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seen Dec 10 '13 at 23:50

Just another software engineer. Longtime outdoor sports enthauist. Avid rock climber.


May
17
revised what to do with the lap coiled rope if the belayer wishes to lead consecutive pitches
added 360 characters in body
May
17
revised what to do with the lap coiled rope if the belayer wishes to lead consecutive pitches
added 13 characters in body
May
17
revised what to do with the lap coiled rope if the belayer wishes to lead consecutive pitches
added 567 characters in body
May
17
answered what to do with the lap coiled rope if the belayer wishes to lead consecutive pitches
May
17
comment swapping lead when climbing in a group of three using a pair of half ropes
I don't have an answer, other than to just not to do multipitch routes with 3 people. Every time I've done it I regretted it.
May
17
comment swapping lead when climbing in a group of three using a pair of half ropes
+1. And your question is about how to do this efficiently, right? How to avoid a massive rope tangle, and 15+ minutes at the belay, trying to transition?
May
15
awarded  Custodian
May
15
reviewed Leave Open 5-hour loop hike near Boulder, Colorado
May
15
comment How tight should the line be kept for toproping?
Thanks for clarifying the length of the routes... The same day you posted this, someone asked a different question about toproping 200' routes outdoors. I (at least) was thinking in those terms when I saw your question. :)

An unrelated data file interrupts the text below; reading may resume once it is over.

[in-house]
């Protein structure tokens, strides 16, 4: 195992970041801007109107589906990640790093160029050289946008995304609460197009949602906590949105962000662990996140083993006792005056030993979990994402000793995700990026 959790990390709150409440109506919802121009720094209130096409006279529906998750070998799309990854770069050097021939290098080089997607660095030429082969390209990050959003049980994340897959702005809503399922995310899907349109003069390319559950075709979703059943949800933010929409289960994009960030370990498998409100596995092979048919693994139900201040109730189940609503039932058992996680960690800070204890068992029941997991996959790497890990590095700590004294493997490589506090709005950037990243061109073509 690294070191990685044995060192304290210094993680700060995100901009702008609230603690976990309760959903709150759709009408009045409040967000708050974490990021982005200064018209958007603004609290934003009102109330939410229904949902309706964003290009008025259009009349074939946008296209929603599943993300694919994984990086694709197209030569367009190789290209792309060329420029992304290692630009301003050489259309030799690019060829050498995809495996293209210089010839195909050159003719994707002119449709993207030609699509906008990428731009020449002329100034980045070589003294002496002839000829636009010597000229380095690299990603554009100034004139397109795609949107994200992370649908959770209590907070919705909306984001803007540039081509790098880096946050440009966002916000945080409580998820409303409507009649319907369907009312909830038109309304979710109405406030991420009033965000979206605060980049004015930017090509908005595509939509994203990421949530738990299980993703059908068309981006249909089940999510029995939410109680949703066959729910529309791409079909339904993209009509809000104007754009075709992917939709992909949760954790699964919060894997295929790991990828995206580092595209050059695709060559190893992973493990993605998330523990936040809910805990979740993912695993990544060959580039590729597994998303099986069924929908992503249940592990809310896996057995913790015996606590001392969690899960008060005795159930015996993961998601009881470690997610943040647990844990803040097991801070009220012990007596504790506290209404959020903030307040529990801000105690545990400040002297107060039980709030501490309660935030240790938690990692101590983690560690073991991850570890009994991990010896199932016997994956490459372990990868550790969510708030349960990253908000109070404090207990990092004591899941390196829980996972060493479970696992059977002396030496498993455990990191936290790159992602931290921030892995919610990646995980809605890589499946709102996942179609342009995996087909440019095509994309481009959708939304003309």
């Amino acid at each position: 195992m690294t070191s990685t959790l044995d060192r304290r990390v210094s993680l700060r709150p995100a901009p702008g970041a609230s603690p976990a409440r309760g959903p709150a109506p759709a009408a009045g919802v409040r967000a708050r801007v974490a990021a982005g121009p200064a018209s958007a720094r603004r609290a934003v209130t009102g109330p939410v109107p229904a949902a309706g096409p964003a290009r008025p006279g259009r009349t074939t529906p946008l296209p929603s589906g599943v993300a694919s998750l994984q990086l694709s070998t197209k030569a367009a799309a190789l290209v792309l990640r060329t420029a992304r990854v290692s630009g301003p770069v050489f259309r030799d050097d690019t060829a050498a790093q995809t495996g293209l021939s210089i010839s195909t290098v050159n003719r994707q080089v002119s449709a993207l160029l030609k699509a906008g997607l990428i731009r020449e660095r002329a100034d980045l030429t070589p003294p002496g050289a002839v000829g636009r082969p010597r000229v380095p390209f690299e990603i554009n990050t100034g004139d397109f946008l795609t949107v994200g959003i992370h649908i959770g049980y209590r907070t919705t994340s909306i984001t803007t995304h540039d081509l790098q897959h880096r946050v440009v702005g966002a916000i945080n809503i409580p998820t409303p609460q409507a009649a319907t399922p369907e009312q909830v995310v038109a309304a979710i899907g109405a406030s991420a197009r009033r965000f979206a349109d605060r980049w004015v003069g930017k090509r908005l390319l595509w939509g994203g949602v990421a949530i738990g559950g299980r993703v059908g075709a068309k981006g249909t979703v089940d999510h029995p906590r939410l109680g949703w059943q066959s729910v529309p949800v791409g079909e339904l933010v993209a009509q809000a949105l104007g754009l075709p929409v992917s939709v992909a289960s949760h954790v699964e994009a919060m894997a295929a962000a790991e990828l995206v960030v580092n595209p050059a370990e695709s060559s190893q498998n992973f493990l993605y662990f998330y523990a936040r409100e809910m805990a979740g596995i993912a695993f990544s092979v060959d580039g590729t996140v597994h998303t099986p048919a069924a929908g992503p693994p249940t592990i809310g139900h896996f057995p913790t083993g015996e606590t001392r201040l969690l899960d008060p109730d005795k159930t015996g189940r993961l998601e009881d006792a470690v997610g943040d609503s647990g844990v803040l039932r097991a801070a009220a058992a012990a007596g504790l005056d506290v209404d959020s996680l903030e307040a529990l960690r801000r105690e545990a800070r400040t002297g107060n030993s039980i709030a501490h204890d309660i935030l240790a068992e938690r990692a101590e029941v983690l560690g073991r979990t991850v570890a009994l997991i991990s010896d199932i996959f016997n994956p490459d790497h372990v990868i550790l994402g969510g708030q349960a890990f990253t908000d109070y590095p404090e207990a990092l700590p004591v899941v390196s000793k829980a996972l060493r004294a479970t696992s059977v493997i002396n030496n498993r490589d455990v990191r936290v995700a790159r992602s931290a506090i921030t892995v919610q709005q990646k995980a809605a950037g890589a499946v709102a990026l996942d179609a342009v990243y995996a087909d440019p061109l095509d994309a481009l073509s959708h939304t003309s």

May
15
comment How tight should the line be kept for toproping?
And I think there was an old meta about this, in the context of avalanche safety...
May
15
comment How tight should the line be kept for toproping?
I can, but it'll be a few hours. (About to go to a meeting)
May
15
comment How tight should the line be kept for toproping?
Can we take this into a meta discussion? :)
May
15
comment How tight should the line be kept for toproping?
When the route moves sideways instead of straight up and down. It introduces the chance of swinging. It esp becomes an issue on routes that weren't intended to be toproped - a route may traverse 15' or more, and introduce wild swings. A route that was a safe lead may have a pendulum that could result in hitting the ground or a buttress of rock. Sometimes.
May
15
comment Toproping with two ropes joined by a double fisherman's
Rope manufacturers publish "elongation" statistics, which I believe are UIAA certified. Accidents are going to be tricky, because they only get reported if there was a rescue. In this scenario, the climber may get a sprained / broken ankle from too much rope stretch,, but could still be lowered by his friends, probably.
May
15
comment Toproping with two ropes joined by a double fisherman's
You could look at the material associated with the AMGA "Single Pitch Instructor" course, but I think it's only available if you take a class from them (no online).
May
14
revised How tight should the line be kept for toproping?
added 76 characters in body
May
14
comment How tight should the line be kept for toproping?
I'll edit. I actually keep it at the point where there is neither slack or tension, but that's a little tricky and takes experience belaying.
May
14
comment How tight should the line be kept for toproping?
:) ahhh! such a preference thing. I shouldn't have answered it... I don't think you can write an answer that captures everyone's possible preferences, while also making sure that a beginning climber doesn't deck his friend.
May
14
comment How tight should the line be kept for toproping?
hey - part of why people are having a hard time giving a concise answer for this is that there are vastly different scenarios where one may be toproping, and the answer changes between them. Are you talking about gym-climbing (or climbing outside on 50' or less cliffs, where the route doesn't traverse, and there aren't ledges in the middle of the route)? Because there is a simple answer for that question. :)
May
14
answered How tight should the line be kept for toproping?